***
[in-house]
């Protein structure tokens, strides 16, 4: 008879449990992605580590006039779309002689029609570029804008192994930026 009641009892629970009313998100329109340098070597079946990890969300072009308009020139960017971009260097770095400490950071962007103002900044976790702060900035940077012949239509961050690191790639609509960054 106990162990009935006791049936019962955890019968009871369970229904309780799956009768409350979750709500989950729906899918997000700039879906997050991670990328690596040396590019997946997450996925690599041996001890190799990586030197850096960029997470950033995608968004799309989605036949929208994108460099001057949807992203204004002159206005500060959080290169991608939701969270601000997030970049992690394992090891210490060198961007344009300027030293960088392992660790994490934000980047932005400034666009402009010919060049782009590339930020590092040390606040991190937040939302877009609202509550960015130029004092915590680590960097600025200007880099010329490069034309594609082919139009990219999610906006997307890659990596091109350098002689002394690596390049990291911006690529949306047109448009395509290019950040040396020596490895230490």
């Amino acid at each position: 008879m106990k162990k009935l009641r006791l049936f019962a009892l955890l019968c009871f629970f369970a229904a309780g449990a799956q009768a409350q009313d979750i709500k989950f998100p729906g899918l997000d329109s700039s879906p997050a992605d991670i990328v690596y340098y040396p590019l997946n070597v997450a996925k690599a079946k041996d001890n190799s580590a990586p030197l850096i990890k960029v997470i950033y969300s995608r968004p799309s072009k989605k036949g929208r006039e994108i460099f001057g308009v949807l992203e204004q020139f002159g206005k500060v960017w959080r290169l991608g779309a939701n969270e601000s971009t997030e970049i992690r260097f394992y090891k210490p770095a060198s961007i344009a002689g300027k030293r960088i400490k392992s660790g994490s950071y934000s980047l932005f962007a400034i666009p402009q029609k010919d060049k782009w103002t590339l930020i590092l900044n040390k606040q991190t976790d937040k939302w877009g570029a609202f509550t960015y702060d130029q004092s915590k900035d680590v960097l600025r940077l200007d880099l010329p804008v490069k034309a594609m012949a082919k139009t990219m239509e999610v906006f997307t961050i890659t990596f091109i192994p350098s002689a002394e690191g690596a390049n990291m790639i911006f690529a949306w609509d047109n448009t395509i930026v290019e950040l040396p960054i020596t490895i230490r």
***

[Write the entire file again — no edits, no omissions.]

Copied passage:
[in-house]
């Protein structure tokens, strides 16, 4: 008879449990992605580590006039779309002689029609570029804008192994930026 009641009892629970009313998100329109340098070597079946990890969300072009308009020139960017971009260097770095400490950071962007103002900044976790702060900035940077012949239509961050690191790639609509960054 106990162990009935006791049936019962955890019968009871369970229904309780799956009768409350979750709500989950729906899918997000700039879906997050991670990328690596040396590019997946997450996925690599041996001890190799990586030197850096960029997470950033995608968004799309989605036949929208994108460099001057949807992203204004002159206005500060959080290169991608939701969270601000997030970049992690394992090891210490060198961007344009300027030293960088392992660790994490934000980047932005400034666009402009010919060049782009590339930020590092040390606040991190937040939302877009609202509550960015130029004092915590680590960097600025200007880099010329490069034309594609082919139009990219999610906006997307890659990596091109350098002689002394690596390049990291911006690529949306047109448009395509290019950040040396020596490895230490």
């Amino acid at each position: 008879m106990k162990k009935l009641r006791l049936f019962a009892l955890l019968c009871f629970f369970a229904a309780g449990a799956q009768a409350q009313d979750i709500k989950f998100p729906g899918l997000d329109s700039s879906p997050a992605d991670i990328v690596y340098y040396p590019l997946n070597v997450a996925k690599a079946k041996d001890n190799s580590a990586p030197l850096i990890k960029v997470i950033y969300s995608r968004p799309s072009k989605k036949g929208r006039e994108i460099f001057g308009v949807l992203e204004q020139f002159g206005k500060v960017w959080r290169l991608g779309a939701n969270e601000s971009t997030e970049i992690r260097f394992y090891k210490p770095a060198s961007i344009a002689g300027k030293r960088i400490k392992s660790g994490s950071y934000s980047l932005f962007a400034i666009p402009q029609k010919d060049k782009w103002t590339l930020i590092l900044n040390k606040q991190t976790d937040k939302w877009g570029a609202f509550t960015y702060d130029q004092s915590k900035d680590v960097l600025r940077l200007d880099l010329p804008v490069k034309a594609m012949a082919k139009t990219m239509e999610v906006f997307t961050i890659t990596f091109i192994p350098s002689a002394e690191g690596a390049n990291m790639i911006f690529a949306w609509d047109n448009t395509i930026v290019e950040l040396p960054i020596t490895i230490r």